Schneck receives grant to provide mammograms
Schneck Medical Center has received a grant from the Indiana Breast Cancer Awareness Trust to provide free screening mammograms to low- and middle-income women in the communities it serves.
A mammogram is one of the best tools for the early detection of breast cancer and life-saving early detection, Rita Baker, director of Diagnostic Imaging at Schneck, said.
To qualify for the screening mammogram, women must be 40 years of age or older and need a mammogram but unable to afford one.
“This grant provides a much-needed service in our region. Many women do not have sufficient insurance coverage, or no coverage, for screening mammograms,” Baker said.
“We know early detection of breast cancer is key, and our Women’s Diagnostic Imaging program can help save the lives of women who otherwise would not be able to have a mammogram,” she added.
If you or someone you know needs a screening mammogram and does not have insurance or is under-insured, call Schneck Patient Financial Services at 522-0413.
Class will focus on financial management
Immanuel Lutheran Church will offer a new session of Financial Peace University this month.
The program is a personal finance class based on biblical understandings of money, taught by syndicated columnist Dave Ramsey.
Each session will meet from 6 to 7 p.m. Sundays in the Fellowship Hall on the northeast corner of the church, close to the school.
The class will start this Sunday and will run for 10 weeks.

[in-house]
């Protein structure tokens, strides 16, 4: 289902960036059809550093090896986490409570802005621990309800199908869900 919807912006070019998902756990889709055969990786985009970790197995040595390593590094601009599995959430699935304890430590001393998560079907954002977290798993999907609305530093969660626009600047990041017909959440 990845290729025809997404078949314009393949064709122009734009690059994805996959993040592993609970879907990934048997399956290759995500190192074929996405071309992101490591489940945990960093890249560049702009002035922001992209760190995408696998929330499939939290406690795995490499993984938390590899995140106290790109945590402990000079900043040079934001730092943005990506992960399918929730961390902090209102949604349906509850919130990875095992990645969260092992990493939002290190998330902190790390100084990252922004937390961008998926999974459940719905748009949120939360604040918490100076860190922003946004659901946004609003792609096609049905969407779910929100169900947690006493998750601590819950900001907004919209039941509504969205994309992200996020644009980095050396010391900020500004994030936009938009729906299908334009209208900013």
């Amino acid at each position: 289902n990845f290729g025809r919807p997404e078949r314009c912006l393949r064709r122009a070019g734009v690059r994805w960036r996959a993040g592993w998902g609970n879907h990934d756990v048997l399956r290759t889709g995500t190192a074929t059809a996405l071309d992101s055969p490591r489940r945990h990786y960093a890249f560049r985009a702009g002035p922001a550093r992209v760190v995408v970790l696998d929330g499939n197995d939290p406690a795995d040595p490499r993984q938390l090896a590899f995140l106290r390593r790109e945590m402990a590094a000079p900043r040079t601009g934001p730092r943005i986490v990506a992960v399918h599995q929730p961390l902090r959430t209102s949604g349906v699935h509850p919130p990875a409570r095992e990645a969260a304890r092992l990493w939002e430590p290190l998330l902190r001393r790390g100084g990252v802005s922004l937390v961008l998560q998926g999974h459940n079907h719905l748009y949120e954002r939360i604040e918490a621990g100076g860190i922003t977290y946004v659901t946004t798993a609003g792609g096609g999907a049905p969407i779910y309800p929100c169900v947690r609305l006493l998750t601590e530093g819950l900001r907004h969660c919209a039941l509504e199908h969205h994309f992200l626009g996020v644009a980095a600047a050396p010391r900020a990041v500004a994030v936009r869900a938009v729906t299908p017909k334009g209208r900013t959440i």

Child care will be provided.
Cost is $95 and includes all materials needed for the classes. Call 522-3118 for reservations.
Refuge seeks input on discovery area
The U.S. Fish and Wildlife Service is asking for feedback on a proposed new public use at Muscatatuck National Wildlife Refuge.
The proposed use is the addition of a 0.147 acre Children’s Nature Discovery Area adjacent to the visitor center.
The Children’s Nature Discovery area would be a mowed opening where young children could explore boulders, tree slabs and downed trees, hollow logs and other natural objects.
It would be available to children with their parents (or other supervising adults) anytime the refuge is open.
All materials in the area would be natural, and the goal of the facility would be to provide an opportunity for young children to get outside and explore nature.
A draft plan on the proposed activity, plus other information related to the proposal, is available for review at the refuge office and visitor center and at local libraries.
Public comments are being solicited on the proposed activity through Sept. 30. Comments may be submitted to Refuge Manager, Muscatatuck NWR, 12985 E. U.S. 50, Seymour, IN 47274 or Muscatatuck@fws.gov.
For information, call 522-4352.
All content copyright ©2013 The Tribune, a division of Home News Enterprises unless otherwise noted.